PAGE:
In this paper, we define the two-scale decomposition of input image as follows : is the th color component of the MSR output, , is the number of scales, is the weighting factor for the th scale, is the image distribution in the th color band, “” denotes the convolution operation, and is the weighting function in the th bilateral filtering, that is, the is given by, So the base image is the output of bilateral filtering, and the detail image is As a conclusion, to ensure the speed and effect, we set the relative scale in two-scale decomposition as follows. (1) For creating the shadows near the facial features, the small intensity scale is set to constant value of 0.05~0.08, and the associated spatial scale is set to constant value of 5% the image column size. (2) For creating the clear facial features, including eyes, eyebrows, and sometimes mouth, the large intensity scale is set to a constant value of 0.35, and the spatial scale is set to constant to a value of 2% the image column size. Experimental results demonstrate that the above fixed-scale values perform consistently well for all our face images. The results and analysis process are shown in Figure 5.
3. Hair and Facial Feature Creating
3.1. Color Similarity Map
In this section, we discuss two problems: (1) computing color similarity map for input image, which is used to select the skin region and hair region separately and (2) hair and unapparent facial feature creating.
To detect the skin color region, we propose a skin/hair classification method based on color similarity. A Gaussian similarity measuring function is defined to compare the similarity between two colors. Gaussian convolution performs directly on every pixel of the image in the same way, which achieves the similarity of all the pixels to specific skin color by the concept of color difference to compute it. If the difference between current pixel’s color with the specific color is larger, the probability of this pixel of skin/hair is lower. Let denote the Gaussian masks, and is the specified color (known color), color similarity, function can be defined as is the color of pixel in CIE Lab color space, and is the color difference between the specified color and the pixel in input image, whose value is determined by CIELAB color difference equation. is the threshold of color difference, which determines whether the current pixel belongs to the same kind as the known color. Generally, we keep constant to a value of 30.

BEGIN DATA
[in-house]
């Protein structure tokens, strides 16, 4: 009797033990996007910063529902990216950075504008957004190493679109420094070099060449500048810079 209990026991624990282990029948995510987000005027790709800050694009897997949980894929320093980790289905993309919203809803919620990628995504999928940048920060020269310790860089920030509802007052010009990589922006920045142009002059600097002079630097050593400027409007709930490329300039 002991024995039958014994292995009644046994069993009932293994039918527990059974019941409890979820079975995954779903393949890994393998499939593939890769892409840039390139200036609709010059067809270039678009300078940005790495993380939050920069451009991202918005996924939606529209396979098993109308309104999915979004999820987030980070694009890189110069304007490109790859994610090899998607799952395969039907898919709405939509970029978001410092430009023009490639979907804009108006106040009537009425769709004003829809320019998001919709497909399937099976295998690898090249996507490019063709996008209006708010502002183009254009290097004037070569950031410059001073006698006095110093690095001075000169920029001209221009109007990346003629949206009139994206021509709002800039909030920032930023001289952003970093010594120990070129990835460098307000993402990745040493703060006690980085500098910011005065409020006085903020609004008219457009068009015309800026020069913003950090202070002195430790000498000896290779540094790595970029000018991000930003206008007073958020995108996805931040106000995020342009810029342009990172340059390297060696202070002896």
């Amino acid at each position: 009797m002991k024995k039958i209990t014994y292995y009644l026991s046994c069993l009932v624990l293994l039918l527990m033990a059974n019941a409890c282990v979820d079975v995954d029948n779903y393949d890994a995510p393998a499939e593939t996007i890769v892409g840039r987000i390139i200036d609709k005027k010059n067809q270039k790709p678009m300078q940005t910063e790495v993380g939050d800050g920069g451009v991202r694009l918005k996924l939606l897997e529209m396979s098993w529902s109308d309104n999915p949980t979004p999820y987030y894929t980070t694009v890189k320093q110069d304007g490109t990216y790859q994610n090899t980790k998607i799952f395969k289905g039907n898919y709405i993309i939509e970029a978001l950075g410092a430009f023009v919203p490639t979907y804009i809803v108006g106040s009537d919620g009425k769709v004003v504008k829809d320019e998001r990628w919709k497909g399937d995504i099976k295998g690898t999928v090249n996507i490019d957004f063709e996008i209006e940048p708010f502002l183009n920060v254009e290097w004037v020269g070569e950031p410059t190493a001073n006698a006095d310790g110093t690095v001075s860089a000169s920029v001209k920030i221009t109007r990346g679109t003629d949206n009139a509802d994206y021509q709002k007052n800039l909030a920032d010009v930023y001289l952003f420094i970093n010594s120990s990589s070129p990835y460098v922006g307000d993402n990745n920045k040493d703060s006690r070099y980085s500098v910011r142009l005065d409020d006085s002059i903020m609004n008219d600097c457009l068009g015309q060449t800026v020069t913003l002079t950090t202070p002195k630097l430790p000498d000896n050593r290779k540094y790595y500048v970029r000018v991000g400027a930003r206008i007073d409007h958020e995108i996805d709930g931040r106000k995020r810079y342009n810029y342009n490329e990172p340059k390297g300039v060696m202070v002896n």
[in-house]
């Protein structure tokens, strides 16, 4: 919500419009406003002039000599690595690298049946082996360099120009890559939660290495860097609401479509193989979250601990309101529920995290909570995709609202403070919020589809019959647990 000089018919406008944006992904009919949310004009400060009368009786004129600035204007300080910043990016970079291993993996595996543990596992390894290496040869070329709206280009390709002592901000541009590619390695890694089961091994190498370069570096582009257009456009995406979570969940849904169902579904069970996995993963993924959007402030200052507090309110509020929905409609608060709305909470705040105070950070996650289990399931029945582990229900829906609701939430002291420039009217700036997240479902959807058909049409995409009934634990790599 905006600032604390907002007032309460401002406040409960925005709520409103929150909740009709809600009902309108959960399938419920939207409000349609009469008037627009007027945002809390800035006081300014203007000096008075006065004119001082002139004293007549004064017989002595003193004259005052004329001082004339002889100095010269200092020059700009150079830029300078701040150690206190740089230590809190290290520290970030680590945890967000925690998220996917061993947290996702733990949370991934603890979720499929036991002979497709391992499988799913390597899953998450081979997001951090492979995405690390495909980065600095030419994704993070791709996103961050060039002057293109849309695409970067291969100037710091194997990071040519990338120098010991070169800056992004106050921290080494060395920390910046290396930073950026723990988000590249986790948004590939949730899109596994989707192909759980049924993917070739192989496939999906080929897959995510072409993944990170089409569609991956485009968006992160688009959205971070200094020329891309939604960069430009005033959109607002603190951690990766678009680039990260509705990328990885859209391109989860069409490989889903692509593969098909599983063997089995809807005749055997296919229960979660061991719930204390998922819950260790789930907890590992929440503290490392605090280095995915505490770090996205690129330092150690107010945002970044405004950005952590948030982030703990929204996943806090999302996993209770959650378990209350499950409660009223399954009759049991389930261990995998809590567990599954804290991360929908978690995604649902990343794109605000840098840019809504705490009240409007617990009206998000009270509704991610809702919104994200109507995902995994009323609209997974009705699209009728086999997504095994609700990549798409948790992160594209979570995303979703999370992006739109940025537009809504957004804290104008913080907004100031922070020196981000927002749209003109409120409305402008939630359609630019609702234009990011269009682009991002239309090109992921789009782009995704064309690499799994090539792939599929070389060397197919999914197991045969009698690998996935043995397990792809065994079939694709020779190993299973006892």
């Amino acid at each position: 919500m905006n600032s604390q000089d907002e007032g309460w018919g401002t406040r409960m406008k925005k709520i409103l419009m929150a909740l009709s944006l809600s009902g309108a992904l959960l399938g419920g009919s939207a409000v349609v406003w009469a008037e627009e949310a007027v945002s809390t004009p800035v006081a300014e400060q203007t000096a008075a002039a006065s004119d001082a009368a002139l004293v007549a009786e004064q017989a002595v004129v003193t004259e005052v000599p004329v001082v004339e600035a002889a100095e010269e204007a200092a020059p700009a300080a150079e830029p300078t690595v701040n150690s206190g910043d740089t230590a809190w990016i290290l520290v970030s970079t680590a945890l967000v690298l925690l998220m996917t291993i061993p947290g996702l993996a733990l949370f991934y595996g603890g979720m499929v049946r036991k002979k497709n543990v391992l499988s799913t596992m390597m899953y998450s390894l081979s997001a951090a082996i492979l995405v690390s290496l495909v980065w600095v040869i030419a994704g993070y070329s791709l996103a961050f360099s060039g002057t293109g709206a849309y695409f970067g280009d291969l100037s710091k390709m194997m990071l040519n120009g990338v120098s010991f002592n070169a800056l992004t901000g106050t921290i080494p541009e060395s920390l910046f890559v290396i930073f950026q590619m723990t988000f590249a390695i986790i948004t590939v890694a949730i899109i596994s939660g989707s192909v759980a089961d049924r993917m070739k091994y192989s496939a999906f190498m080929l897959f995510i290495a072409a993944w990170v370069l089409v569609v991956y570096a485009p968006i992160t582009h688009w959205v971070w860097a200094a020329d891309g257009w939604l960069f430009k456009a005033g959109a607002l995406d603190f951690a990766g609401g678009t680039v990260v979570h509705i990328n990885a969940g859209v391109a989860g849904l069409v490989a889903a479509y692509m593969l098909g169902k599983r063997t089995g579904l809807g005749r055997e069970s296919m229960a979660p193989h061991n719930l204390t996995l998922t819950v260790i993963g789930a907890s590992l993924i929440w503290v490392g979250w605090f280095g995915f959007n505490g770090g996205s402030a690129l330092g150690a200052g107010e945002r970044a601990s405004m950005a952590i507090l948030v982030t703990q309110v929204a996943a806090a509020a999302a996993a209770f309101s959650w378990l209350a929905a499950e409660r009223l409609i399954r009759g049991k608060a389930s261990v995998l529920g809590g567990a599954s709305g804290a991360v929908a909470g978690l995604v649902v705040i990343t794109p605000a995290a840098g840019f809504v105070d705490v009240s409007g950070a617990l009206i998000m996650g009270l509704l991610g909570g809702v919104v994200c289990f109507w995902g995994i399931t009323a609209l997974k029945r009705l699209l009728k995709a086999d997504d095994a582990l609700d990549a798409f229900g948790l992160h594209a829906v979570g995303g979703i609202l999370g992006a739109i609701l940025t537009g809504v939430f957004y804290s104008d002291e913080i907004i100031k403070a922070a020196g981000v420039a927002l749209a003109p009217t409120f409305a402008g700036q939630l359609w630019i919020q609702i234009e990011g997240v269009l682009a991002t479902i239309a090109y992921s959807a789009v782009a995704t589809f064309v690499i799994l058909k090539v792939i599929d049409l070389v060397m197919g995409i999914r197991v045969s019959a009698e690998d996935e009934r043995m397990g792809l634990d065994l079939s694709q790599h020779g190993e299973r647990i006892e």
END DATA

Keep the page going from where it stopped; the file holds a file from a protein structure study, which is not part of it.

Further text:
To exactly compute the similarity of any color to the specified color, the first step is to confirm a benchmark color. It can be set by two methods: specified by user interaction or the program produces an average color automatically as benchmark while using a known color to select a certain percent of the most similar pixels. The time complexity of this method on confirming a skin color is lower than any face detection-based algorithm. Consequently, hair similarity map and skin similarity map can be achieved by different benchmark colors.
3.2. Hair and Unapparent Facial Feature Creating
After the skin color similarity computing, we can get the color similarity map, as shown in Figure 6. Because the color and intensity of skin distribute uniformly, the gradient is very small in skin region, while the gradient is large in hair region due to the irregular hair colors. In hair color similarity map, the hair region’s value is the largest. Then the product image of gradient skin color similarity map and the negative of the hair color similarity map will strengthen the hair region by hair value minimization.
(b) Skin color similarity
(c) Hair color similarity
(d) Multiply enhancement
The hair region enhancement is realized by multiplying the gradient edge map of skin color similarity and the hair color similarity map, which is proposed in Section 3.1. Since facial feature regions, such as nose and mouth regions, have obvious color difference, they will be also enhanced by the multiplication. On the other hand, the color of eyes and eyebrows either is similar to hair color or is distinct from skin color. Both of the cases will be enhanced by the above operation. Figure 6 shows the process of hair and facial feature creating. The proposed method can extract good hair texture under different lighting conditions. It is noticeable that the hair creating method can be applied to other scenes, for example, image abstraction, cartoon making, and wig wearing, in which hair region is necessary.
4. Experimental Results
We tested the two-scale decomposition-based face sketch synthesis framework on CUHK face photo-sketch database, which contains 606 faces totally. All the input images’ size is 1024 × 768 pixels. On average for the uncropped CUHK student face image, one decomposition of an input image for RGB component took about 15.5 seconds (24 s with large spatial scale and 6.9 s with small spatial scale) using two-scale image decomposition based on piecewise bilateral filtering. And the time for hair and unapparent feature creating based on color similarity computing took about 3 seconds. So the total synthesis time is less than 35 seconds. In fact, if the decomposition is for gray image, the corresponding time consumption will be reduced to about 30 percent. All the above experiments were implemented on a 2.66 G PC. If realized on the cropped image of CUHK (URL: http://mmlab.ie.cuhk.edu.hk/facesketch.html), whose size is , the time cost is 2.4 seconds for two-scale decomposition and 0.45 seconds for hair and unapparent feature creating. The speed comparison is shown in Table 1. Figure 7 shows the experimental results on CUHK cropped images.